Is the Obama Administration Supporting Calls to Outlaw Supposed Hate Speech?

Eugene Volokh
October 1, 2009

That’s what it looks like, with this Joint U.S./Egypt draft U.N. Human Rights Council resolution (dated Sept. 2005). The resolution generally seems to be an attempt to urge more protection for free speech throughout the world, and some praise it for that; moreover, it lacks the exception for “defamation of religion” that some Muslim countries have urged. It may therefore be a step forward for Egypt, and an attempt to urge a step forward for some other countries.

But I’m worried that it might be a step backward for our own constitutional rights, because of what seems to be the U.S. endorsement of the suppression of “any advocacy of national, racial or religious hatred that constitutes incitement to discrimination, hostility or violence” and possibly of “negative stereotyping of religions and racial groups.” I say “seems to be” because some of the language in the resolution is pretty slippery, and of course it’s always possible that I’m misunderstanding it. (It’s also possible that past U.S. Administrations have taken similar views before, which I would condemn as well.) Here, though, is my thinking (all emphases added by me):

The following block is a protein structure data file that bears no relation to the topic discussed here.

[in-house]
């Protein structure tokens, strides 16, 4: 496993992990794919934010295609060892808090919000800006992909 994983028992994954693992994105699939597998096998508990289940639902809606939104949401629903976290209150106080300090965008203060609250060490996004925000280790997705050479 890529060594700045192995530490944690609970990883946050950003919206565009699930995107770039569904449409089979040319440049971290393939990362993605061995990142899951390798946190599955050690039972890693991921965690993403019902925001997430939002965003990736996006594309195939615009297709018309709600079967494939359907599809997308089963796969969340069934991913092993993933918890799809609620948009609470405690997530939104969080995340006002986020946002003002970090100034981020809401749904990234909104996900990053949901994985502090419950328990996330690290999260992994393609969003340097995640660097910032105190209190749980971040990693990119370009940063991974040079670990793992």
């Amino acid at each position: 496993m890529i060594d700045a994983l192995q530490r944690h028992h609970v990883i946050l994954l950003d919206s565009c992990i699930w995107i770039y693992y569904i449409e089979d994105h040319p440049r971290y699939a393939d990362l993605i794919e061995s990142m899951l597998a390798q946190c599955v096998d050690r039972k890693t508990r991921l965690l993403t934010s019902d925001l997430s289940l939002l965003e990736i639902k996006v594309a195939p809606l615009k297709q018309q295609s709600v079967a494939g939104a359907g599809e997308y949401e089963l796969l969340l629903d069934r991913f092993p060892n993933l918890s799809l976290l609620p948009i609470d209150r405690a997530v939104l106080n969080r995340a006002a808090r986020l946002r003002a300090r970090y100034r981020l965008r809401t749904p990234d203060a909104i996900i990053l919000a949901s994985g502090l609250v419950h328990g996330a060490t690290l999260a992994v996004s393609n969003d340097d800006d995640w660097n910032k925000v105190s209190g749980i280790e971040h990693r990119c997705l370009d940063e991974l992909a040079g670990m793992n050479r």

1. Paragraph 4 of the draft resolution “expresses … concern that incidents of racial and religious intolerance, discrimination and related violence, as well as of negative stereotyping of religions and racial groups continue to rise around the world, and condemns, in this context, any advocacy of national, racial or religious hatred that constitutes incitement to discrimination, hostility or violence, and urges States to take effective measures, consistent with their international human rights obligations, to address and combat such incidents.”

2. Paragraph 6 likewise “[s]tresses that condemning and addressing, in accordance with international human rights obligations, including those regarding equal protection of the law, any advocacy of national, racial or religious hatred that constitutes incitement to discrimination, hostility or violence is an important safeguard to ensure the enjoyment of human rights and fundamental freedoms of all, particularly minorities.”

Volokh’s article continues here.

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